The role of IkB kinase complex in the neurobiology of Huntington's disease
The IκB kinase β (IKKβ) is a prominent regulator of neuroinflammation, which is implicated in the pathogenesis of Huntington's disease (HD). Inflammatory mediators accumulate in the serum and CNS of premanifest and manifest HD patients, and cytokine levels correlate with disease progression. IKKβ may also directly regulate the neurotoxicity of huntingtin (Htt). Activation of IKKβ by DNA damage triggers caspase-dependent cleavage of WT and mutant Htt and enhances the accumulation of oligomeric fragments. Moreover, the N-terminal fragments of mutant Htt (HDx1) directly bind to and activate IKKβ. Thus, the IKKβ-dependent cleavage of full-length mutant Htt and the buildup of HDx1 could form a deleterious feed-forward loop. Elevated IKKβ activity is present throughout the CNS in a symptomatic mouse model of HD expressing HDx1, whereas in asymptomatic mice with full-length mutant Htt, it is confined to the striatum. IKKβ could also influence the phosphorylation of Htt at Ser13 and Ser16, which is linked to HD pathology. IKKβ inhibitors ameliorate the toxicity of mutant Htt in striatal neurons and prevent DNA damage-induced Htt cleavage. Inhibition of IKKβ in the CNS also reduces neuroinflammation and imparts neuroprotection in a chemical model of HD. These findings support an active role for IKKβ in HD pathogenesis and represent an example of how gene–environment (exemplified by DNA damage and inflammation) interactions can influence Htt neurotoxicity. We will summarize these findings and describe the therapeutic potentials of IKKβ for HD.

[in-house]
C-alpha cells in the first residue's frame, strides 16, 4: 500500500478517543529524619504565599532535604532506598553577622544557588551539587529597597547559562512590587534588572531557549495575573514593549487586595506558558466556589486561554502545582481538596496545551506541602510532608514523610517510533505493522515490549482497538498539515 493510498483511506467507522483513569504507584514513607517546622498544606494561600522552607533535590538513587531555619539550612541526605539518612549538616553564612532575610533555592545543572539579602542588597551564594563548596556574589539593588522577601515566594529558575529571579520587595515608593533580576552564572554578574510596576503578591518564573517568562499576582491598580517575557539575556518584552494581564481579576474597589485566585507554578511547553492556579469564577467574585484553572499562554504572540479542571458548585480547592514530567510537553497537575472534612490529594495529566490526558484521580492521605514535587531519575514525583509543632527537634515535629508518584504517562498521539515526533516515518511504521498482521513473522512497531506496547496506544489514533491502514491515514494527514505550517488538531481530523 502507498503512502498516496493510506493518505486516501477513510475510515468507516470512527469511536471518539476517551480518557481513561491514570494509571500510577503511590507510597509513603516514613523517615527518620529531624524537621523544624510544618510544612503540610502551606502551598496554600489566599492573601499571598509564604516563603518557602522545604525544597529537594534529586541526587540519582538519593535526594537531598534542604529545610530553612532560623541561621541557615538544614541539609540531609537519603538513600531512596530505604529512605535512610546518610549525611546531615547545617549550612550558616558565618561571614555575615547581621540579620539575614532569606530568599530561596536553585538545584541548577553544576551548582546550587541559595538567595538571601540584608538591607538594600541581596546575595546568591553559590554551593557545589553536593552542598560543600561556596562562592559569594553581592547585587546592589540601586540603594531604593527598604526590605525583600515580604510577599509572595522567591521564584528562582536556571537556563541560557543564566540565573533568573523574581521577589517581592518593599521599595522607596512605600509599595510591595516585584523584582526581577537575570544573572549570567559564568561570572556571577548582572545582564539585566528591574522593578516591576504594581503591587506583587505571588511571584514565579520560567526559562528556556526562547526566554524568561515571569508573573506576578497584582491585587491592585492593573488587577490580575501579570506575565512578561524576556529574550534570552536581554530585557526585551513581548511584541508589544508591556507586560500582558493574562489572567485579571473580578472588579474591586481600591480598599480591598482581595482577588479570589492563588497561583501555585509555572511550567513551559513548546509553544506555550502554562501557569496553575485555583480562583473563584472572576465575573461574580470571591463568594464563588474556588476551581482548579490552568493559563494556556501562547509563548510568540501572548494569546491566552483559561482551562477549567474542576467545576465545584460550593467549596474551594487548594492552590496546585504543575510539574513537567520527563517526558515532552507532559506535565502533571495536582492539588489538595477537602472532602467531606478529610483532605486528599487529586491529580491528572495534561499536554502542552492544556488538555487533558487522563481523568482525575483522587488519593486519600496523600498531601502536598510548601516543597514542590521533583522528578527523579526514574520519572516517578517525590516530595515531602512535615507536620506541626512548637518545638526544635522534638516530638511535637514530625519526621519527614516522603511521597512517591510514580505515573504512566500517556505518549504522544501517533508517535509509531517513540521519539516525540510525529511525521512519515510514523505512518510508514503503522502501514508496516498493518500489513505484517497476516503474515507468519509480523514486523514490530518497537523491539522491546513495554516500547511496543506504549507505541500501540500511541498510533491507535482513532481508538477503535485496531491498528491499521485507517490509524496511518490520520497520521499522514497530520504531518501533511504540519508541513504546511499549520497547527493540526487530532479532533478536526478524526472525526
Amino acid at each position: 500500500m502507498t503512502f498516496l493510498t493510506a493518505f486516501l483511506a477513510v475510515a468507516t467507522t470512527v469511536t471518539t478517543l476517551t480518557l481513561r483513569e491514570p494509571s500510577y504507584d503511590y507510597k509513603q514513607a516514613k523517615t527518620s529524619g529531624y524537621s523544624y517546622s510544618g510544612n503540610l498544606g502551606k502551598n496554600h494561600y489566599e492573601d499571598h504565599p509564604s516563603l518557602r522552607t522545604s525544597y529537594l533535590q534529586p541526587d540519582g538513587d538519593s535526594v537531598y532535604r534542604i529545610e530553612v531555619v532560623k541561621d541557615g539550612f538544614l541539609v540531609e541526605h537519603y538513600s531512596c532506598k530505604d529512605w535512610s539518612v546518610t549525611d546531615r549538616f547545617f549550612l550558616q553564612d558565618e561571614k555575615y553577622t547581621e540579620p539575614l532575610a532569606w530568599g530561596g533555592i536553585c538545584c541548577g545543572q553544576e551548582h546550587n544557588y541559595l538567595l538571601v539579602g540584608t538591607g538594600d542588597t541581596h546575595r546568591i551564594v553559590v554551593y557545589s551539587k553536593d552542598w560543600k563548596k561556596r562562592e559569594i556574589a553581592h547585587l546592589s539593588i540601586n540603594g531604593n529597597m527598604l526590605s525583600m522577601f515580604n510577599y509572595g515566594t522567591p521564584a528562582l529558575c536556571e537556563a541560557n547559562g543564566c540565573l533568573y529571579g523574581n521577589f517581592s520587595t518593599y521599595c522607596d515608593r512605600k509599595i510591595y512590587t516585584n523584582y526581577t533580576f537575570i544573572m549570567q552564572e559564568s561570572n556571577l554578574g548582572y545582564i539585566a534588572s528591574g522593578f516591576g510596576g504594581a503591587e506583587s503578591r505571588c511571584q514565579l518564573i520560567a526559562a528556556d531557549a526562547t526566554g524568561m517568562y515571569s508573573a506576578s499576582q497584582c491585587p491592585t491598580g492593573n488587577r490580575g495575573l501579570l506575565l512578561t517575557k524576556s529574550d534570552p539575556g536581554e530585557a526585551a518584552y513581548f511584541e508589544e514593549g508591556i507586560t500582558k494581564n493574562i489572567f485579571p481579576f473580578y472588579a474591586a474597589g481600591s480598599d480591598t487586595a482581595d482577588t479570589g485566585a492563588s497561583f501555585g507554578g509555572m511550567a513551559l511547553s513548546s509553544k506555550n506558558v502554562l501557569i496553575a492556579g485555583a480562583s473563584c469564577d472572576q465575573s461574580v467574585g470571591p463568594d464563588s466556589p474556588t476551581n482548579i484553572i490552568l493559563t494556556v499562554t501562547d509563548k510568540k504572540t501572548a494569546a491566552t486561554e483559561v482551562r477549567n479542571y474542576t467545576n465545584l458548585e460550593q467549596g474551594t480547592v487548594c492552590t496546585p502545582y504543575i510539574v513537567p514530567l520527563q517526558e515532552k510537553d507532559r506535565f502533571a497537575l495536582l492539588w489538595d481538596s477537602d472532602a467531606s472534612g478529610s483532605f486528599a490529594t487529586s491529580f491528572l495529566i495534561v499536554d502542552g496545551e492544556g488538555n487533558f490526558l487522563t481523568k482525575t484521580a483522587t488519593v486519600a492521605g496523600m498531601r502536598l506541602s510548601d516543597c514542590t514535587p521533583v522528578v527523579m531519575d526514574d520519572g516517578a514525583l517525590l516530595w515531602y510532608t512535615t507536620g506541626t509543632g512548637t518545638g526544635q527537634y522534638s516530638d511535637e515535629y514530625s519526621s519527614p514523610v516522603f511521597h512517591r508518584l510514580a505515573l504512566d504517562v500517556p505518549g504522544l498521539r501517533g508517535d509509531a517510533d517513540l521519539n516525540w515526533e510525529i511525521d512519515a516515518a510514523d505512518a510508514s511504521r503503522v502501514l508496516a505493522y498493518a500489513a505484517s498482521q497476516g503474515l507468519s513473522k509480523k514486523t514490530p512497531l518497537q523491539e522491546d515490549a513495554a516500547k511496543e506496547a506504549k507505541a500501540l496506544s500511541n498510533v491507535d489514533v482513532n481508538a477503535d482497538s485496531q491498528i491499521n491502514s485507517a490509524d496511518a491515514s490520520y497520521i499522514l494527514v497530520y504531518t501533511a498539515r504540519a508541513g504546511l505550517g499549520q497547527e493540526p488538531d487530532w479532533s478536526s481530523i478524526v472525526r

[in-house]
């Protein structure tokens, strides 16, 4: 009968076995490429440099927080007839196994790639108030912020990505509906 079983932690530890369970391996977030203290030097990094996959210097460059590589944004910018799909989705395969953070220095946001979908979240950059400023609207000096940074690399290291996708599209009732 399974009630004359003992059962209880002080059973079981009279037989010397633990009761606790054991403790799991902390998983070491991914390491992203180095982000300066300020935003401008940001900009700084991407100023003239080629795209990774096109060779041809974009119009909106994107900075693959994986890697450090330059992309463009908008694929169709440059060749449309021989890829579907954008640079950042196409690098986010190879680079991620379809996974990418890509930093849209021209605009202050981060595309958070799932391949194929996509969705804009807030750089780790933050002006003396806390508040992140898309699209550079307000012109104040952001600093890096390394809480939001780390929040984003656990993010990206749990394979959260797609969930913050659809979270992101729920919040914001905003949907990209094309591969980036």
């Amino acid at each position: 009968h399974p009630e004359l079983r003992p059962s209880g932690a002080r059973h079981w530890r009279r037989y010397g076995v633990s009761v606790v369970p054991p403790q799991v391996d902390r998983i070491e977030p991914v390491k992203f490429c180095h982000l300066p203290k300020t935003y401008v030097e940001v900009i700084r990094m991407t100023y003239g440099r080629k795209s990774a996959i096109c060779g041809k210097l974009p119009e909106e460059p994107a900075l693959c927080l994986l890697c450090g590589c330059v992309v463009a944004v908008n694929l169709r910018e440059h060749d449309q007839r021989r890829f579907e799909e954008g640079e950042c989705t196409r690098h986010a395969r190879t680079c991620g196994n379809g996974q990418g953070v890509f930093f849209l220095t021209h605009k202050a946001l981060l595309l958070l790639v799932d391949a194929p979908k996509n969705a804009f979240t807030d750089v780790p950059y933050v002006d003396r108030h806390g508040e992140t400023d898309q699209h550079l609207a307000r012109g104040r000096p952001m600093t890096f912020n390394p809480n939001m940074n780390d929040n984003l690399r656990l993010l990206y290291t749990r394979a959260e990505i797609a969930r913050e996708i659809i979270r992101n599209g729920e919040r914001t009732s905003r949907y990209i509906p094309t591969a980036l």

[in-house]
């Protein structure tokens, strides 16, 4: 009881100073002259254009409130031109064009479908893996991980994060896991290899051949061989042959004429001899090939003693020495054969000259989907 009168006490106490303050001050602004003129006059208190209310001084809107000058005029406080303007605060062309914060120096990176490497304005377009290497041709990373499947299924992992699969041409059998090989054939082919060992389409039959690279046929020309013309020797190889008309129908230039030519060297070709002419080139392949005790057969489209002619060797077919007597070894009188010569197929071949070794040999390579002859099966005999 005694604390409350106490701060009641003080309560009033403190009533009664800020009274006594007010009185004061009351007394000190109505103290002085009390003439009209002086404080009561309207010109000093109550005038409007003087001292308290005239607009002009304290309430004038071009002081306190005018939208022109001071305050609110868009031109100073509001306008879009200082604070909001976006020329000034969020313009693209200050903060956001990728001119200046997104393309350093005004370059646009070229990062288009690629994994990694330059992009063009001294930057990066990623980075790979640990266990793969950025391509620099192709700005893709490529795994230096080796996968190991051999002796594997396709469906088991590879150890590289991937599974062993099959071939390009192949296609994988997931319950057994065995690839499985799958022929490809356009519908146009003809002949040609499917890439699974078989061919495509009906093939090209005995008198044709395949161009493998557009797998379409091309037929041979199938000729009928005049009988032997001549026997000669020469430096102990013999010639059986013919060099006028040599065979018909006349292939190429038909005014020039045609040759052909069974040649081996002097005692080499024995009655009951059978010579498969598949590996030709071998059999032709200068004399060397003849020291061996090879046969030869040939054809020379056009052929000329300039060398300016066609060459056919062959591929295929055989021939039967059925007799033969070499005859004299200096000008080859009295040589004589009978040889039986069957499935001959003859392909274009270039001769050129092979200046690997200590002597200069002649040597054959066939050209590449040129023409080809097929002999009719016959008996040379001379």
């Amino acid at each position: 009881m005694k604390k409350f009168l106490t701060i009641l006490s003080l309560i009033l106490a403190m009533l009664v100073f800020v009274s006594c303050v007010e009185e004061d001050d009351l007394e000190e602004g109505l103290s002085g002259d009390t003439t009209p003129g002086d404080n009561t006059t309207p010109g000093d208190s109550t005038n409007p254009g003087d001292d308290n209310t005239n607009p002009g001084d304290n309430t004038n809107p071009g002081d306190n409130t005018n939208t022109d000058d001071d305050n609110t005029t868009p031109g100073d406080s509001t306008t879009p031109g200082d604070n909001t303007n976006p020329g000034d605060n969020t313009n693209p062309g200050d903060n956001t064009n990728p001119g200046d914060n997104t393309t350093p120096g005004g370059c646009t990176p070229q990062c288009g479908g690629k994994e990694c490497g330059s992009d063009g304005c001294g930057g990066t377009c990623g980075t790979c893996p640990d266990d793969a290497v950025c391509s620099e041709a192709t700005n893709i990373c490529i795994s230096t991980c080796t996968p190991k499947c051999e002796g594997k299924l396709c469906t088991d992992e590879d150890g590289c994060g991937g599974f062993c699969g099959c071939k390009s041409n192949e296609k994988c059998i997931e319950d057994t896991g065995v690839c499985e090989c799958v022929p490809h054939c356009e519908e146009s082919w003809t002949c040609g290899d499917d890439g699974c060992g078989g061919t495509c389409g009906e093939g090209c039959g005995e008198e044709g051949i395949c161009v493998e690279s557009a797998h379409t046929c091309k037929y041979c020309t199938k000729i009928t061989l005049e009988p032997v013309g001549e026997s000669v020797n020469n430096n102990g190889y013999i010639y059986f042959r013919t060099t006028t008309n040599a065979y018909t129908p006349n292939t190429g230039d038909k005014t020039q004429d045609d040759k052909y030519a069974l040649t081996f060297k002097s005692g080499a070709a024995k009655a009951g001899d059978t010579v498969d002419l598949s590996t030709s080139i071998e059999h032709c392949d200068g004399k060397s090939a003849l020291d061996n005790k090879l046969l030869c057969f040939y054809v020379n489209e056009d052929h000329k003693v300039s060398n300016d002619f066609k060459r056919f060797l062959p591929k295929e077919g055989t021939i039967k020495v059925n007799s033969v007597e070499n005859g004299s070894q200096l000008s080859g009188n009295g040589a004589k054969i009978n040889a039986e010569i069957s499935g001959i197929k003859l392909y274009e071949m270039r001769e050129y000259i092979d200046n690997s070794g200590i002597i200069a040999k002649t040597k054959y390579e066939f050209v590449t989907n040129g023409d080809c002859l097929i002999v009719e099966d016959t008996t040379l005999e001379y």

© 2011 Elsevier Inc. Received 16 March 2011; revised 13 April 2011; accepted 21 April 2011. Available online 5 May 2011.
Accepted Version - nihms304302.pdf